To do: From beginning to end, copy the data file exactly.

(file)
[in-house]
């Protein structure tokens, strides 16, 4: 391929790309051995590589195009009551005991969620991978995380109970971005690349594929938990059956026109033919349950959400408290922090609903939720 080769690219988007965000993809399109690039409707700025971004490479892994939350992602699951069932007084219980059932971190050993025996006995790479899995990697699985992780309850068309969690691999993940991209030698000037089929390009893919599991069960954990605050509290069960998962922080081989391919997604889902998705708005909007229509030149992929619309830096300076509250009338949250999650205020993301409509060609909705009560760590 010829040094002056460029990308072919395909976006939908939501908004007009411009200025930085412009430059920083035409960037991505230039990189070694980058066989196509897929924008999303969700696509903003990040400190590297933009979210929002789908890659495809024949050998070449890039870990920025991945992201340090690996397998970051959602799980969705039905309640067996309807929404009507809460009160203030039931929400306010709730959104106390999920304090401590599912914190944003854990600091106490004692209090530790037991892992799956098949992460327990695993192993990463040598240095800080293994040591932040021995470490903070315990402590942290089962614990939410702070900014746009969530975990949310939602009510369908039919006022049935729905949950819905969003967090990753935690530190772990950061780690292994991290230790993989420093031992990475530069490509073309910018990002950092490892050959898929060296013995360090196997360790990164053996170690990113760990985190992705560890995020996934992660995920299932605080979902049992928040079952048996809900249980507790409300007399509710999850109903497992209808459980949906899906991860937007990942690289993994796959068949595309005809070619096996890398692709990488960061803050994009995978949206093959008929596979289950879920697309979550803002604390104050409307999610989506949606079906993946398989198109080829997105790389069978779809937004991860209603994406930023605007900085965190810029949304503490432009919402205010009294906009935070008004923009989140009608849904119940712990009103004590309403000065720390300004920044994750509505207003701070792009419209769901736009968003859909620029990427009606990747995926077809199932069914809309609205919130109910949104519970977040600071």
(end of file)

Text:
[in-house]
């Protein structure tokens, strides 16, 4: 391929790309051995590589195009009551005991969620991978995380109970971005690349594929938990059956026109033919349950959400408290922090609903939720 080769690219988007965000993809399109690039409707700025971004490479892994939350992602699951069932007084219980059932971190050993025996006995790479899995990697699985992780309850068309969690691999993940991209030698000037089929390009893919599991069960954990605050509290069960998962922080081989391919997604889902998705708005909007229509030149992929619309830096300076509250009338949250999650205020993301409509060609909705009560760590 010829040094002056460029990308072919395909976006939908939501908004007009411009200025930085412009430059920083035409960037991505230039990189070694980058066989196509897929924008999303969700696509903003990040400190590297933009979210929002789908890659495809024949050998070449890039870990920025991945992201340090690996397998970051959602799980969705039905309640067996309807929404009507809460009160203030039931929400306010709730959104106390999920304090401590599912914190944003854990600091106490004692209090530790037991892992799956098949992460327990695993192993990463040598240095800080293994040591932040021995470490903070315990402590942290089962614990939410702070900014746009969530975990949310939602009510369908039919006022049935729905949950819905969003967090990753935690530190772990950061780690292994991290230790993989420093031992990475530069490509073309910018990002950092490892050959898929060296013995360090196997360790990164053996170690990113760990985190992705560890995020996934992660995920299932605080979902049992928040079952048996809900249980507790409300007399509710999850109903497992209808459980949906899906991860937007990942690289993994796959068949595309005809070619096996890398692709990488960061803050994009995978949206093959008929596979289950879920697309979550803002604390104050409307999610989506949606079906993946398989198109080829997105790389069978779809937004991860209603994406930023605007900085965190810029949304503490432009919402205010009294906009935070008004923009989140009608849904119940712990009103004590309403000065720390300004920044994750509505207003701070792009419209769901736009968003859909620029990427009606990747995926077809199932069914809309609205919130109910949104519970977040600071």